|»5 Minute Wrap Up by Equitymaster|
On This Day - 24 DECEMBER 2009
We may now have fewer Enrons and Satyams.
In this issue:
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Competitive business scenario, greed for bigger bonuses and desire to impress investors with supernormal profits has often thrown ethics out of the window. But things could change soon. And for good.
Mr. Deepak Parekh, the chairman of HDFC group and member of the team leading Satyam's saviour has some important suggestions in this regard. In an interview to a business daily, Mr Parekh suggested that corporate governance must be voluntary. It should come from the top management, and it should percolate down to the entire organization. Given that the organization he has built is best known for its ethical practices without compromising on growth and profits, one cannot take his comments lightly. Mr. Parekh suggested that companies flouting laws should be delisted. Also, SEBI must force the promoters of those companies to pay back the money to the shareholders. This could set a precedent for action against unethical managements.
We believe that if SEBI takes Mr Parekh's suggestions seriously, India could see fewer Enrons and Satyams in the days ahead.
It requires only a walk down the streets of any major city in India to see the poor level of sanitation and waste management in the country. It is thus difficult to believe that more than one third of the Rs 336 bn funds allocated towards urban infrastructure are going towards these. To overcome the resource constraint and introduce urban reforms, the government had launched the Jawaharlal Nehru National Urban Renewal Mission (JNNURM) in FY06. It aimed at improving urban facilities in 63 identified cities. However, the pace of execution has been dismal to say the least. Out the 351 projects sanctioned under JNNURM till November 2008, only 22 projects have been completed till date!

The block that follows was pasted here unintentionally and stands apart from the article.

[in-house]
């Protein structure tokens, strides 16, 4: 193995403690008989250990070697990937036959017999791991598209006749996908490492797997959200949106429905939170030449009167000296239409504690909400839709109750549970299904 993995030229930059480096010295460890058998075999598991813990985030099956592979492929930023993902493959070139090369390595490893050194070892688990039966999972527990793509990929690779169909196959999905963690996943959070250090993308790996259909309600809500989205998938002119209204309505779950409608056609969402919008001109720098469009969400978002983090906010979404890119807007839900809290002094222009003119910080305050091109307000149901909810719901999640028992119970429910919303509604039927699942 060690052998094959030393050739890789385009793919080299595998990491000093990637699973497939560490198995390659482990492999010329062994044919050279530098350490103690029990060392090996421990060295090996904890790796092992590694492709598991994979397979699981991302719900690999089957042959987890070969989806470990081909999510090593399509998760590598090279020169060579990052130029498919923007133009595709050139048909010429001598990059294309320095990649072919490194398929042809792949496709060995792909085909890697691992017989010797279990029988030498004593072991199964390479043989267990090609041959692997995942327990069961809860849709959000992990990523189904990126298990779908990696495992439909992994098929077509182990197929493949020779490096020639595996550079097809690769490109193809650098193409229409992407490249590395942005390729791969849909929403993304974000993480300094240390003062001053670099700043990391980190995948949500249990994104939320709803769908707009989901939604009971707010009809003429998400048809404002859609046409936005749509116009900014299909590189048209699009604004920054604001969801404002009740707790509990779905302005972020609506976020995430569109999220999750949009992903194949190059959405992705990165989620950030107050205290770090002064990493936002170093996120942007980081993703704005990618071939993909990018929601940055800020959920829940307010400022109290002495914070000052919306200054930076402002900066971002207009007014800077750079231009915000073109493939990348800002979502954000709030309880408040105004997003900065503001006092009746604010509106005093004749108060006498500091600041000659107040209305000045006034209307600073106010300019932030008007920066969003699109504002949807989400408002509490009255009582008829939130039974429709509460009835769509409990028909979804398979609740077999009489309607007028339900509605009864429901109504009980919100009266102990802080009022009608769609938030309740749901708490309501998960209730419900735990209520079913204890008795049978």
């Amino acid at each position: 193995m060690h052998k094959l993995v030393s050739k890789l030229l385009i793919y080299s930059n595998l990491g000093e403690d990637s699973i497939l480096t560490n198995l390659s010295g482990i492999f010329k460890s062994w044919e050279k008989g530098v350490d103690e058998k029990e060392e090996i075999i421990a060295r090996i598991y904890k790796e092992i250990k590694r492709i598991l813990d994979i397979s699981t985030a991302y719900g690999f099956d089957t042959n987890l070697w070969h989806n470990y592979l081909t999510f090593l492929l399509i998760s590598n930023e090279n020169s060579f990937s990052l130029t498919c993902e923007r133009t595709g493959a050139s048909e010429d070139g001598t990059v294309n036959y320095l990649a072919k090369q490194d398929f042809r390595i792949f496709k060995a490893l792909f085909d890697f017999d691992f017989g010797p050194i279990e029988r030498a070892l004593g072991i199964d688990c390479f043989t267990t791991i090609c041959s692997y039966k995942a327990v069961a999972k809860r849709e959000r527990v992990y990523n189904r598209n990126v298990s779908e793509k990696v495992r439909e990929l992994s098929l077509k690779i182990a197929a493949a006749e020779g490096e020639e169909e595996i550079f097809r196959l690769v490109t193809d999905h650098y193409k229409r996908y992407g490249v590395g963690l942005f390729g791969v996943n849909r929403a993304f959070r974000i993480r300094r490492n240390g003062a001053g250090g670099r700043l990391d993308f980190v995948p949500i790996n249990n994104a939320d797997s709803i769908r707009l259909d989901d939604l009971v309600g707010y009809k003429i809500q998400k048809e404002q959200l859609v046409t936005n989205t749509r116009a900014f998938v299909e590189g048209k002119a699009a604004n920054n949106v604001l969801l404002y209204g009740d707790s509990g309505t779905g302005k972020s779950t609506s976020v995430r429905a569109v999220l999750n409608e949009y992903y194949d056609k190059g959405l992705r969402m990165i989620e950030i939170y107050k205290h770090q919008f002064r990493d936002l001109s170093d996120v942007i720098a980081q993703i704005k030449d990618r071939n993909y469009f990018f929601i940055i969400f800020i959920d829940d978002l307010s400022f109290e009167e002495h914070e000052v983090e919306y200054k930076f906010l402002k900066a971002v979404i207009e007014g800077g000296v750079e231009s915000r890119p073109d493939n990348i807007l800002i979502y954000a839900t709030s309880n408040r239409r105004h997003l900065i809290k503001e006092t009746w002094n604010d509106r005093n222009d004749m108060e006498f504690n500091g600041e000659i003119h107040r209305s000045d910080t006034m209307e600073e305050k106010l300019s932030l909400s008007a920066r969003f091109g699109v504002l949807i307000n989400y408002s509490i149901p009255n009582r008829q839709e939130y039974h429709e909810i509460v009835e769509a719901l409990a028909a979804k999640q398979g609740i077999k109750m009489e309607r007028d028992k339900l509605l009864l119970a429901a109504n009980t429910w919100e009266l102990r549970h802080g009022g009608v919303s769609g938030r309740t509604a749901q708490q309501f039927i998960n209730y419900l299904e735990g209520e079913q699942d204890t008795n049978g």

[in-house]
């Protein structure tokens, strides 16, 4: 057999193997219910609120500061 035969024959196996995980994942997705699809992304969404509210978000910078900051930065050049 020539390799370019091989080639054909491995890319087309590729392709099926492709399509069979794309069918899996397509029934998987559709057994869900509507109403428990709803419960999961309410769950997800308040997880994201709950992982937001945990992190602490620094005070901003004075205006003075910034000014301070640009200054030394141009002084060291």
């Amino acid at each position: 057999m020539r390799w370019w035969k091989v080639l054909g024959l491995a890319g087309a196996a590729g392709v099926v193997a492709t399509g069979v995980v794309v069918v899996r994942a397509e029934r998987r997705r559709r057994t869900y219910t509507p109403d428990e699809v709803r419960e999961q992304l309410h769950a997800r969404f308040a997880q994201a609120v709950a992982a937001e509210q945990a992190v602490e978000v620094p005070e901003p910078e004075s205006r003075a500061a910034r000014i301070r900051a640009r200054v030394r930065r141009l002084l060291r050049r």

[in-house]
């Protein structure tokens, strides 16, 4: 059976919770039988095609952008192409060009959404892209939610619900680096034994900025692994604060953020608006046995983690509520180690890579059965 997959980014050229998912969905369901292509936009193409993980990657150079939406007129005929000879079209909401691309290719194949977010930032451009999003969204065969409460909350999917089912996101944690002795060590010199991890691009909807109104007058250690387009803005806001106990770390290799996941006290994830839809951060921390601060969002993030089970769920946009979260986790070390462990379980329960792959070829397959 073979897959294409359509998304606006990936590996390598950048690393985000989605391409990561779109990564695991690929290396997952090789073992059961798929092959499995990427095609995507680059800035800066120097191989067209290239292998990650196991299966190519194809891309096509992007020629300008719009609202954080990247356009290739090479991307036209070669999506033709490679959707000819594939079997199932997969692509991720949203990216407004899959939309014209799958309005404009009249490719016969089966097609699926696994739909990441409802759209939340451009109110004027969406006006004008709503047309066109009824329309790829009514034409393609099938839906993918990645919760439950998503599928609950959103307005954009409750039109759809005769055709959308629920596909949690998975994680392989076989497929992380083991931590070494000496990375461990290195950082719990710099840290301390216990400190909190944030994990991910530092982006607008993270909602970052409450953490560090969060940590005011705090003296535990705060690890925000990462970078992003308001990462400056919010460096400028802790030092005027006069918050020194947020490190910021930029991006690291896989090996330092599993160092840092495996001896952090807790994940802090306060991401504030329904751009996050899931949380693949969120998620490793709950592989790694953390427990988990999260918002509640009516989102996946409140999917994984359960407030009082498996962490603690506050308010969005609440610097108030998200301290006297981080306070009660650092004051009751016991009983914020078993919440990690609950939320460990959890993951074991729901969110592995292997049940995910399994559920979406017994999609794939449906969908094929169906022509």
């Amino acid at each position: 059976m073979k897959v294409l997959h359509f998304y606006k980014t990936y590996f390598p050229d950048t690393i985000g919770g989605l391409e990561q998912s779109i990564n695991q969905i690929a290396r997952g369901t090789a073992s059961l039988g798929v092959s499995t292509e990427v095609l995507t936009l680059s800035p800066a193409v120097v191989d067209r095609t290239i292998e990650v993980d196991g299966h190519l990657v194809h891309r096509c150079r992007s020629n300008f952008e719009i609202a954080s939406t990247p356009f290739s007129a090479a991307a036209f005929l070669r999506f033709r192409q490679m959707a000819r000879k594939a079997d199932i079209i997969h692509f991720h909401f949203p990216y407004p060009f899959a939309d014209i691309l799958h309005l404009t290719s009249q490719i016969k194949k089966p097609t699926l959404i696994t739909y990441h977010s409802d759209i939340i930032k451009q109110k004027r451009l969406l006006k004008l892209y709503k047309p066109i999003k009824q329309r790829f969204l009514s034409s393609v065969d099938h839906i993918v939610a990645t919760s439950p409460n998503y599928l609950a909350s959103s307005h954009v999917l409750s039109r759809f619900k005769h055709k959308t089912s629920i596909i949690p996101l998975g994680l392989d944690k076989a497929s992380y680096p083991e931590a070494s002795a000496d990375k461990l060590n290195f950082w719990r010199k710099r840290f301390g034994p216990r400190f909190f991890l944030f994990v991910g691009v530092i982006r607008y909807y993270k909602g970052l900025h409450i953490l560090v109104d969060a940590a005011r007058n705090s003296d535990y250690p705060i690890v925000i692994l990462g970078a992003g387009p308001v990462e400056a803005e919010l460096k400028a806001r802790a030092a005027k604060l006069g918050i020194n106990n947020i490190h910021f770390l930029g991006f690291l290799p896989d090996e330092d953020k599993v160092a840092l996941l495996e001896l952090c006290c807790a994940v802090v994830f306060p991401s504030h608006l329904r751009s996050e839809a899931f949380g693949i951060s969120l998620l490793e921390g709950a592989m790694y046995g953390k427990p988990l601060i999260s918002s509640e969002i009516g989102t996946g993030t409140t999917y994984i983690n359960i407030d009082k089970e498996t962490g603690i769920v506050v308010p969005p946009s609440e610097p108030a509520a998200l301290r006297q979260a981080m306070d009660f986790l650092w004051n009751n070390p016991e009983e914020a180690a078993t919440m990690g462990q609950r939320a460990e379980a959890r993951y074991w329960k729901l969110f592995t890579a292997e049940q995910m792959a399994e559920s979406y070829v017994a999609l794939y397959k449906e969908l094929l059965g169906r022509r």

Rogers opines that since no new large gold mines have been opened in decades and the 100-year old ones are depleting soon, the supply of gold is restricted. At the same time, central banks that have huge gold reserves above ground are less interested in selling than in the past.
Certainly not if few experts are to be believed. The current rise in gold prices could be in part because of a fall in dollar but it has to also do with a lot of other reasons. The most prominent among these is a general disbelief in paper currencies and the current vulnerable global economic climate. Thus, even if the dollar were to rise from here, one can rest assured that gold prices may not move in the other direction. The case for gold being a very important part of one's portfolio is stronger now than ever before. And mind you, it is just not based on the weakening of the US dollar. Gold bugs can thus breathe easy.
The growth that these economies witnessed even during the years afflicted by the credit crisis have left most of the developed world spellbound. Stocks markets too have reflected that. In the year 2009 so far, the MSCI Emerging Markets index has soared 68%, stacking up quite well with the 24% advance for the Standard & Poor's 500 index. The pace and volume of FII flows into India this year says it all. However, there is also a negative side to this newfound fascination of global money managers with emerging markets. For Indian investors, this means higher valuations. And higher valuations mean lesser opportunities to buy good stocks at good prices.
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